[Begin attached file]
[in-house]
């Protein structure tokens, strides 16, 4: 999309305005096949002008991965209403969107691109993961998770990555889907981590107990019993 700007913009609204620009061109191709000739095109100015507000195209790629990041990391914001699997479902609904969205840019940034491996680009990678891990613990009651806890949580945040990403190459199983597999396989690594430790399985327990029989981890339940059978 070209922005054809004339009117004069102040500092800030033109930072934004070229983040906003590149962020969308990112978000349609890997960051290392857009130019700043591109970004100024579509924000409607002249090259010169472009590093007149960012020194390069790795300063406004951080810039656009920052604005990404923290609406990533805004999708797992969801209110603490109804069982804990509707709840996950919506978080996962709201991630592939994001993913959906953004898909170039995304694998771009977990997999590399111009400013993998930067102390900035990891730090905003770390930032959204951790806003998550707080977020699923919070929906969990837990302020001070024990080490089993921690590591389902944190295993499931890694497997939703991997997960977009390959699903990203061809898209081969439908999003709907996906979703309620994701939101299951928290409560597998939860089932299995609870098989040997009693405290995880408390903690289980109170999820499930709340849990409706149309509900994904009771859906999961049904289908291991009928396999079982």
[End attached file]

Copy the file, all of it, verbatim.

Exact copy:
[in-house]
């Protein structure tokens, strides 16, 4: 999309305005096949002008991965209403969107691109993961998770990555889907981590107990019993 700007913009609204620009061109191709000739095109100015507000195209790629990041990391914001699997479902609904969205840019940034491996680009990678891990613990009651806890949580945040990403190459199983597999396989690594430790399985327990029989981890339940059978 070209922005054809004339009117004069102040500092800030033109930072934004070229983040906003590149962020969308990112978000349609890997960051290392857009130019700043591109970004100024579509924000409607002249090259010169472009590093007149960012020194390069790795300063406004951080810039656009920052604005990404923290609406990533805004999708797992969801209110603490109804069982804990509707709840996950919506978080996962709201991630592939994001993913959906953004898909170039995304694998771009977990997999590399111009400013993998930067102390900035990891730090905003770390930032959204951790806003998550707080977020699923919070929906969990837990302020001070024990080490089993921690590591389902944190295993499931890694497997939703991997997960977009390959699903990203061809898209081969439908999003709907996906979703309620994701939101299951928290409560597998939860089932299995609870098989040997009693405290995880408390903690289980109170999820499930709340849990409706149309509900994904009771859906999961049904289908291991009928396999079982």